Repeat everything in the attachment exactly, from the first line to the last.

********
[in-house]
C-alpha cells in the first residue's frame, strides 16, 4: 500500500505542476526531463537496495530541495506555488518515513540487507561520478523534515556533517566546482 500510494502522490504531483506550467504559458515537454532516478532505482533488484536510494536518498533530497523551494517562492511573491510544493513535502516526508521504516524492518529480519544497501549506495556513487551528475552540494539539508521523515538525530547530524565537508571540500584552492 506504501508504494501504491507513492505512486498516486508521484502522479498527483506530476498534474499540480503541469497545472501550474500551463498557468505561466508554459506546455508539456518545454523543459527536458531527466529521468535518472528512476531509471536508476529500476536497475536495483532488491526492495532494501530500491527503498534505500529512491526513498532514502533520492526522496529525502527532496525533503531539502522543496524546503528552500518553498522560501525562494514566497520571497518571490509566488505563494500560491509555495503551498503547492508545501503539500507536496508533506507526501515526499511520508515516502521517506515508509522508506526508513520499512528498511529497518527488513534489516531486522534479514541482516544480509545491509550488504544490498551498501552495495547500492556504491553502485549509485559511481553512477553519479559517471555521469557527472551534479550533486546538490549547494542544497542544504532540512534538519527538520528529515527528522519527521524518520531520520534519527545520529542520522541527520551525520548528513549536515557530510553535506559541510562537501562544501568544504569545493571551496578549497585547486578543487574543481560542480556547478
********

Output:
[in-house]
C-alpha cells in the first residue's frame, strides 16, 4: 500500500505542476526531463537496495530541495506555488518515513540487507561520478523534515556533517566546482 500510494502522490504531483506550467504559458515537454532516478532505482533488484536510494536518498533530497523551494517562492511573491510544493513535502516526508521504516524492518529480519544497501549506495556513487551528475552540494539539508521523515538525530547530524565537508571540500584552492 506504501508504494501504491507513492505512486498516486508521484502522479498527483506530476498534474499540480503541469497545472501550474500551463498557468505561466508554459506546455508539456518545454523543459527536458531527466529521468535518472528512476531509471536508476529500476536497475536495483532488491526492495532494501530500491527503498534505500529512491526513498532514502533520492526522496529525502527532496525533503531539502522543496524546503528552500518553498522560501525562494514566497520571497518571490509566488505563494500560491509555495503551498503547492508545501503539500507536496508533506507526501515526499511520508515516502521517506515508509522508506526508513520499512528498511529497518527488513534489516531486522534479514541482516544480509545491509550488504544490498551498501552495495547500492556504491553502485549509485559511481553512477553519479559517471555521469557527472551534479550533486546538490549547494542544497542544504532540512534538519527538520528529515527528522519527521524518520531520520534519527545520529542520522541527520551525520548528513549536515557530510553535506559541510562537501562544501568544504569545493571551496578549497585547486578543487574543481560542480556547478